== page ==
Many people agree that she was naïve and stupid and should have seen what the psycho was capable of. I have mixed feelings. She did seem very naïve, but I am sure she never dreamed Scott would murder her child.

In 2015, Lori was diagnosed with breast cancer and given 6 months to 2 years to live. After the shock wore off, she was excited. “I get to leave sooner and be with my kiddo. When I pass, my plan is to be cremated and they will open Kaysi’s casket and my cremains will be placed there. We’ll be together in heaven.”

In December, 2019, several months after the episode aired, Lori passed away.

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Crime Time ~ JonBenet Ramsey ~ Who do you think is guilty?

#CrimeTime with Alicia Dean ~ 

I love watching true crime shows…as long as they are about murder…, and I watch them every night. (Since I write suspense, thriller, and mystery, it’s not a waste of time…it’s research, right? 🙂 Each week, I blog about some of the recent episodes I’ve seen and I’d love to know your thoughts.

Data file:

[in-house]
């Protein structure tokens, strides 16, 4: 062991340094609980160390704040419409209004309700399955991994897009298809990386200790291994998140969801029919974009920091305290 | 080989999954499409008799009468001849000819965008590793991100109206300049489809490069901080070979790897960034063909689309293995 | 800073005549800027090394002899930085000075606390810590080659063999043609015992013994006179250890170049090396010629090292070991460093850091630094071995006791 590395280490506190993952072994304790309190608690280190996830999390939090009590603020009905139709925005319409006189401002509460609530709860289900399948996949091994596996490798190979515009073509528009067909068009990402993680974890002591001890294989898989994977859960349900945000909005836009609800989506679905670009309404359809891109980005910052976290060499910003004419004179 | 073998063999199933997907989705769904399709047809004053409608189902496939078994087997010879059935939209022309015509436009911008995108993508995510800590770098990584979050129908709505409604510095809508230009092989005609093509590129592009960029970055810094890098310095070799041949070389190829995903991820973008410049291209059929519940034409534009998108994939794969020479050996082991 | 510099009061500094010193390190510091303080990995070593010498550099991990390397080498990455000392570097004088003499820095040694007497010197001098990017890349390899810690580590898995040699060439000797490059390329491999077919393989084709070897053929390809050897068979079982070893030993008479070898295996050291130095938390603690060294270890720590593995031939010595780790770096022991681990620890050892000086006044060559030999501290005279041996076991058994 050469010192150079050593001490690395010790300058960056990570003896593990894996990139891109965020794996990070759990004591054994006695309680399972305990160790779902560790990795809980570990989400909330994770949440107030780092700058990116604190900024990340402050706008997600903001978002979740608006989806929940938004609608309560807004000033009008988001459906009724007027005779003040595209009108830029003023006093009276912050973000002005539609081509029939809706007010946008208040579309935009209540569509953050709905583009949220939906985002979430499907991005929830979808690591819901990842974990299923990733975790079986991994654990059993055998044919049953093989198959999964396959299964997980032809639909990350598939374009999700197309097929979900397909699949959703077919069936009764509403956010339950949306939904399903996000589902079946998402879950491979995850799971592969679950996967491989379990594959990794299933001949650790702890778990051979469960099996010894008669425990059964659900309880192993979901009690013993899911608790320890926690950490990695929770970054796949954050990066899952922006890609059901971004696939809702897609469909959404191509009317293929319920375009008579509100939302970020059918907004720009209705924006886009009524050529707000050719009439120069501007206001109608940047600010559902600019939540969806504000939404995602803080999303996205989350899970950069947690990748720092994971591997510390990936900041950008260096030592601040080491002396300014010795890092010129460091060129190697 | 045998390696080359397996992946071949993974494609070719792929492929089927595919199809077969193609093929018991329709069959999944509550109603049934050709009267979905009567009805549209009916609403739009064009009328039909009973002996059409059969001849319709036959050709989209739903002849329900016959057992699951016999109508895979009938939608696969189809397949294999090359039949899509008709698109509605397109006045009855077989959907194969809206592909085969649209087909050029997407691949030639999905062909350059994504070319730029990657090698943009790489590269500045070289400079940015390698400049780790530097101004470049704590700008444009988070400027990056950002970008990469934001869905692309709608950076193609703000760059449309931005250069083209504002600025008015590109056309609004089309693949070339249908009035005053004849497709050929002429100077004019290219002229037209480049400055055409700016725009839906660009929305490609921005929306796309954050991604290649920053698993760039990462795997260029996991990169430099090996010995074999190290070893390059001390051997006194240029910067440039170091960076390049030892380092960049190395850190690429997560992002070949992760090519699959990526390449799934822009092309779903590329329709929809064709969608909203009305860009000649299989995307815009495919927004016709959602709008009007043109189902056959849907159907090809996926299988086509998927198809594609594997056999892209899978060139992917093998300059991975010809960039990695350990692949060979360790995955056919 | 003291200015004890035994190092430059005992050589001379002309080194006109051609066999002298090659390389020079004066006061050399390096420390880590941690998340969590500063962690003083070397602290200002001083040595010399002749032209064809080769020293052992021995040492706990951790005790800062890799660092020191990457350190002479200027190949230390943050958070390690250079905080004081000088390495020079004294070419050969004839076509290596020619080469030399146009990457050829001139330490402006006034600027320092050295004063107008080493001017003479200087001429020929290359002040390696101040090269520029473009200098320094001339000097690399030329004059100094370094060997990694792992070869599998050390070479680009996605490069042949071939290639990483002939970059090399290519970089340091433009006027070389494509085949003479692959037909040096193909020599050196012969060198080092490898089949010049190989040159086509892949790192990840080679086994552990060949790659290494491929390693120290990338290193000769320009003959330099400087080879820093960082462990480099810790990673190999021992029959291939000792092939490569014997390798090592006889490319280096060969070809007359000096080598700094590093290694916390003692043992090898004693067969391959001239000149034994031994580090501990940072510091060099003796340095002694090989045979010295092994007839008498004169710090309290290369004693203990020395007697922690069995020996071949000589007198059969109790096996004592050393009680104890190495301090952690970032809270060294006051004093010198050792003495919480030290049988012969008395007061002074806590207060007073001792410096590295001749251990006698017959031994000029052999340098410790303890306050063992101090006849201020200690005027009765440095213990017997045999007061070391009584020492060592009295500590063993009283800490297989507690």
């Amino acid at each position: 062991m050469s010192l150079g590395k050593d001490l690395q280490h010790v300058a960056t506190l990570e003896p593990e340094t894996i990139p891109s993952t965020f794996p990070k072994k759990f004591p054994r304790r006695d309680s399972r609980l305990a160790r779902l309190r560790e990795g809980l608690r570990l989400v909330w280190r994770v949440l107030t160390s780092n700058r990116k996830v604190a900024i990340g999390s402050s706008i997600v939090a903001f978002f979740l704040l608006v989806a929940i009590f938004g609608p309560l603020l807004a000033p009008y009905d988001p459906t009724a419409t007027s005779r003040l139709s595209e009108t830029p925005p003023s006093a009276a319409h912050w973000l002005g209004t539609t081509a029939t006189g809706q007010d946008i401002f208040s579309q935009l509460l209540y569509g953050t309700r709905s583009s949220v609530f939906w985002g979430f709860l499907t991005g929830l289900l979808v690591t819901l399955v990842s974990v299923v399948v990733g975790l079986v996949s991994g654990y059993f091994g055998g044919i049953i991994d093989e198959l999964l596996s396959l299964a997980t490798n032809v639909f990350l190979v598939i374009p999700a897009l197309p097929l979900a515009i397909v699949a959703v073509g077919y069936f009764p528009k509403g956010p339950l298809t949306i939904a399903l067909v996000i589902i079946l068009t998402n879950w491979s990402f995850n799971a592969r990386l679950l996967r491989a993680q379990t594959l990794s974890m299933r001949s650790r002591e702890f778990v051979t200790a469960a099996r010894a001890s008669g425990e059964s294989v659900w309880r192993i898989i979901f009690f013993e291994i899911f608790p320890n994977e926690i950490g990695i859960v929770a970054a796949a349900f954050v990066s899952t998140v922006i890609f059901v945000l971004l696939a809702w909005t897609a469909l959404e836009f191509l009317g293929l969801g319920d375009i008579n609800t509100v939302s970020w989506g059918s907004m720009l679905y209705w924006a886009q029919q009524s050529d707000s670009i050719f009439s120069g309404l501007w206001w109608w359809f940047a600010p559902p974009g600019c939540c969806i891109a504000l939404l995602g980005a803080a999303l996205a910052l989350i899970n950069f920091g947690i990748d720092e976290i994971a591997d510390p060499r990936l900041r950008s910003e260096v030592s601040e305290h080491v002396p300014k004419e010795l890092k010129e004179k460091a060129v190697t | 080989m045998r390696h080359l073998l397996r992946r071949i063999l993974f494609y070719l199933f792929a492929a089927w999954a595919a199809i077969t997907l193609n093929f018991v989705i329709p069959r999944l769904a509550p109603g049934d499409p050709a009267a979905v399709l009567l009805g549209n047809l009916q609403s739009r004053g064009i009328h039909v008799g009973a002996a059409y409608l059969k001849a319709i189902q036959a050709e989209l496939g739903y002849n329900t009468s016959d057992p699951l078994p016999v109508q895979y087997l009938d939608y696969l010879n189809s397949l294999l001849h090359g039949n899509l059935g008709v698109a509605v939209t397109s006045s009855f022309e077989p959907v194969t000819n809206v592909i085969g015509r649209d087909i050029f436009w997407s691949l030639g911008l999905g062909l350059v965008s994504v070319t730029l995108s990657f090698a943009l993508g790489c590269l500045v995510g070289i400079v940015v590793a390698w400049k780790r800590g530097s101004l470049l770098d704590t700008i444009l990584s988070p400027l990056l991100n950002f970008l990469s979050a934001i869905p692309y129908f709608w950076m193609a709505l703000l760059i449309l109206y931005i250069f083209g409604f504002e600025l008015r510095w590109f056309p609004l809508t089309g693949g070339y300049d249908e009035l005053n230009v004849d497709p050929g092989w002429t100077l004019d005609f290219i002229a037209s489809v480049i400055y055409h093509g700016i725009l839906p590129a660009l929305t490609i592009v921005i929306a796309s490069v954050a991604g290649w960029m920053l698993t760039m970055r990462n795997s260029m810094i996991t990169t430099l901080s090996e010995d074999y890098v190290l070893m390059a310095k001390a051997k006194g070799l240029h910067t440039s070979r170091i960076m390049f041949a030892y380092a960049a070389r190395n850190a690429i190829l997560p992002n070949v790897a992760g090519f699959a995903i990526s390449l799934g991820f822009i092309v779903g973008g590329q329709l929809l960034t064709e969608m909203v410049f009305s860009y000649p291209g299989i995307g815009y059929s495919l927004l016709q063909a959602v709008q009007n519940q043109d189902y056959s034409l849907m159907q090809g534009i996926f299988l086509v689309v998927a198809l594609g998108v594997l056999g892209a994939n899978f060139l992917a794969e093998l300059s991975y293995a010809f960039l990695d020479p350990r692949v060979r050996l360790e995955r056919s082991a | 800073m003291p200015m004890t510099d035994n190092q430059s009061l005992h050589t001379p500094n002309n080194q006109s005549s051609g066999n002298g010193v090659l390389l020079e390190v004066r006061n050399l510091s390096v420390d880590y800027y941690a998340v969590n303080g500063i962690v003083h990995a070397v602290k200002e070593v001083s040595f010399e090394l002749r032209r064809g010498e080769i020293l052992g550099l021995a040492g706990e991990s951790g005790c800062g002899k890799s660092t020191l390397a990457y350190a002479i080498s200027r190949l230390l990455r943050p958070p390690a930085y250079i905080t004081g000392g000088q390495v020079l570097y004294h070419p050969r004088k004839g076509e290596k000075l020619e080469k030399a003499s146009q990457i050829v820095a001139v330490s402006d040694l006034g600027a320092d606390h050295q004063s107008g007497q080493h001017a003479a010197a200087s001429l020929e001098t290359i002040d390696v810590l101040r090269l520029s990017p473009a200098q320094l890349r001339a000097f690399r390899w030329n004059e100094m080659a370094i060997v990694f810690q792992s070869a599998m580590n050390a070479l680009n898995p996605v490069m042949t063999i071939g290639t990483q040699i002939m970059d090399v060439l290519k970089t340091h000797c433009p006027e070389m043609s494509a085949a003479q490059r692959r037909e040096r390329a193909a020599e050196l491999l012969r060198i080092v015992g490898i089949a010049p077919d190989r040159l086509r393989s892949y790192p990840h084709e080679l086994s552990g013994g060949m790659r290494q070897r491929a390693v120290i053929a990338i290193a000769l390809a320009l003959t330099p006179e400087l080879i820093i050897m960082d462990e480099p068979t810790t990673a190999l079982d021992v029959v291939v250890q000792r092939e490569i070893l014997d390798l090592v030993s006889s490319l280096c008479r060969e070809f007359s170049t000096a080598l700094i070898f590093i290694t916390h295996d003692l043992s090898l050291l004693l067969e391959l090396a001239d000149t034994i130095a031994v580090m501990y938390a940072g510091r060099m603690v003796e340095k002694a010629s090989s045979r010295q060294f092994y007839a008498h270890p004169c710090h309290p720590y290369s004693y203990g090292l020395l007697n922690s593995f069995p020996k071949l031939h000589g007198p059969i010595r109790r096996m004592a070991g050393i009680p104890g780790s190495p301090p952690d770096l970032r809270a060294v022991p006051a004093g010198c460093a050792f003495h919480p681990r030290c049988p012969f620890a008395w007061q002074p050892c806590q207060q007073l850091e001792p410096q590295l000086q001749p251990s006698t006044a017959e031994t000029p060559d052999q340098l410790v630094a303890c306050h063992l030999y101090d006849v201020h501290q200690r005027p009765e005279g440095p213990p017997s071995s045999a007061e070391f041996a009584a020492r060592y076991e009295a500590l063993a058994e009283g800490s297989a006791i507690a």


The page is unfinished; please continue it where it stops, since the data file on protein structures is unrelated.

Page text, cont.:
One of my short stories, Blood and Breakfast, is about a crime junkie who gets a little closer to murder than she anticipated. You can buy the Kindle version here for only $2.00 Blood and Breakfast – It’s also part of a print book with 6 other scary stories: A Collection of Friday the 13th Stories

(This is not based on a particular ID episode…it’s about a case that is all too familiar to us all)

A sweet, innocent child, murdered. A vicious killer unpunished

Boulder, Colorado, December 26th, 1996

Some of these things are what I’ve heard/read in reports and articles. They may not all be accurate, but enough of them are to make this a very troubling case.  

  • Those who believe it was an intruder mention the unidentified DNA, but any DNA found, such as on her panties, is suspect because of the way the crime scene was decimated.
  • Burke never seemed upset about his sister’s murder. Not as a child during the police interviews nor as an adult in the Dr. Phil interviews, where he had this creepy weird smile on his face the entire time. He said he was lying in bed, wondering if something had happened to JonBenet. Why would he wonder that?
  • Dr. Phil said to Burke in the interview: There still are people who believe that you killed your sister. What do you say about that?
  • Burke replied, Look at the evidence or the lack thereof. (Isn’t this a strange response? Almost sounds like, ‘they can’t prove it, can they?’)